(Closed) Do they check income for foster parents?

posted 3 years ago in Adoption & Surrogacy
Post # 46
Member
371 posts
Helper bee
  • Wedding: September 2020

As someone who will be adopting from the foster system let try to help. Where you live makes a big difference in requirements that said in many areas an average income (not wealthy but enough to get by and provide) is acceptable so while yes they do look dont assume you wont pass its still worth a try. Fostering takes a lot of strength and courage you will see parts of the broken system and youd much rather not know about so you do need to be prepared al these children have been through trauma and need extra love and patience, but dont let that scare you foster kids arent bad kids they hurt kids. I recommend reading cath glass’s books she did biographies on many of the kids she fostered as well as having books specifically on parenting. Fostering is giving a great under appreciated gift.

Post # 47
Member
371 posts
Helper bee
  • Wedding: September 2020

I’d like to add the OP never said she viewed fostering as practice kids, everyone just assumed that it actually makes a lot of sense to foster before having biological kids so you can dedicate time and attention to the needs of your foster kids, she may want biological kids but also want to foster to help others and it makes sense to do the fostering first not because its practice but because again it means she will have the proper time to dedicate to those kids in need and also wont have to worry about the strain it can put on a family when your trying to foster as well as raise biological kids. 

Post # 48
Member
2691 posts
Sugar bee
  • Wedding: May 2015

I don’t get it either!? was there an update I missed. OP said she wants to foster for a few years BEFORE having her own. No where does it say this is a test, she will not keep them after etc. I’m Canadian and my exes mother was a foster parent. There are many cases where the kids are not with you until they come of age and they are temporarily placed for 1 yr 6 months etc.. I think OP is getting beat up unnecessarily.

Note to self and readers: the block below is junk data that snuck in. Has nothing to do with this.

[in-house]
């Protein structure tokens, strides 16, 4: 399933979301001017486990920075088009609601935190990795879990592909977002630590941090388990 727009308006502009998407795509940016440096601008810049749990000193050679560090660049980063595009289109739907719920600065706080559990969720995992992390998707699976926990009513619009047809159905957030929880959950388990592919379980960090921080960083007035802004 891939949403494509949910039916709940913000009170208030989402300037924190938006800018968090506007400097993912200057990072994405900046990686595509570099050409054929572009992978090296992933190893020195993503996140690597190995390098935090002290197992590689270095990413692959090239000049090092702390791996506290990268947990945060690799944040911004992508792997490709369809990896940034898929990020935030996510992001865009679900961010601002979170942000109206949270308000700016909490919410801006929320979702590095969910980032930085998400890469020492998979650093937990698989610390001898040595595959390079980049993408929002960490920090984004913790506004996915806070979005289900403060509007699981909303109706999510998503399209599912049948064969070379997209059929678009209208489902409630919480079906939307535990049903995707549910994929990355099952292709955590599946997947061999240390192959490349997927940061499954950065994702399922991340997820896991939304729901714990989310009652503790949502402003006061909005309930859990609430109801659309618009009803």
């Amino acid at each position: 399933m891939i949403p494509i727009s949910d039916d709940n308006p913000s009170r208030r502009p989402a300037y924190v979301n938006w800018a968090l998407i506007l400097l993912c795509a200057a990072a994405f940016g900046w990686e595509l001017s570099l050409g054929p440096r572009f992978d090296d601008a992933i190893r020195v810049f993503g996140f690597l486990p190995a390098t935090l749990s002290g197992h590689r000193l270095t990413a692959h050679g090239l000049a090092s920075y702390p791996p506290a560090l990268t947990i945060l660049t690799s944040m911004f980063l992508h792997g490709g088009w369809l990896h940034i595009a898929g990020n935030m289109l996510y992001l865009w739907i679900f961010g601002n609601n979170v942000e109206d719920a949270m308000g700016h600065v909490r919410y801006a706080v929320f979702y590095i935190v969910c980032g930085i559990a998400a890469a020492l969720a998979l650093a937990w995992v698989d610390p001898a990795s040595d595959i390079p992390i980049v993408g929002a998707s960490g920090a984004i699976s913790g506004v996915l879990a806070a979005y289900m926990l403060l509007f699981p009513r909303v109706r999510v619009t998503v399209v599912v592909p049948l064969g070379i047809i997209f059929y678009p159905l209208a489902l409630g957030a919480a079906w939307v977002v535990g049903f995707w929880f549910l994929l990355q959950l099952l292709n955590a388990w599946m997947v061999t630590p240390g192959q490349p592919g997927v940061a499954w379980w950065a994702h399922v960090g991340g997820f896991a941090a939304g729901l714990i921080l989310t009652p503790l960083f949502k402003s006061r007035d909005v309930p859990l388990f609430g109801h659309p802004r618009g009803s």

Post # 49
Member
338 posts
Helper bee
  • Wedding: April 2017

fiona1992:  foster kids can end up being a lifetime commitment if they are permanent wards of the state. I wouldn’t think of it as something you do for a “couple years” and I would make sure you are financially and emotionally ready for the commitment. You are supposed to treat foster children as if they are your own and your post doesn’t come across as seeing it that way. 

Post # 50
Member
2123 posts
Buzzing bee
  • Wedding: December 2017

Did I miss something? Where did all the sarcastic crap come from? Where did OP say she wants a trial run before the real deal? Did I miss an update?

Lots of people foster or adopt before having their own biological children. For some the priority is to give children a home who really need one before bringing their own into the world.

I’ve been through the process and had approval. Your question isn’t offensive at all. To answer your question fiona1992, the answer is yes. They look at everything. They look at your bank accounts, savings, debt, income and asset. Everything is taken into consideration. This is not something to be concerned about though, they’ll make their own assessment and relay any concerns that they have. They may even provide you support where needed. I think it’s worth speaking to your local foster care team just to have a brief but frank discussion. It’s worth asking questions about it even if you’re not yet ready.

Drop me a message if you need any info.

Post # 51
Member
385 posts
Helper bee
  • Wedding: November 2016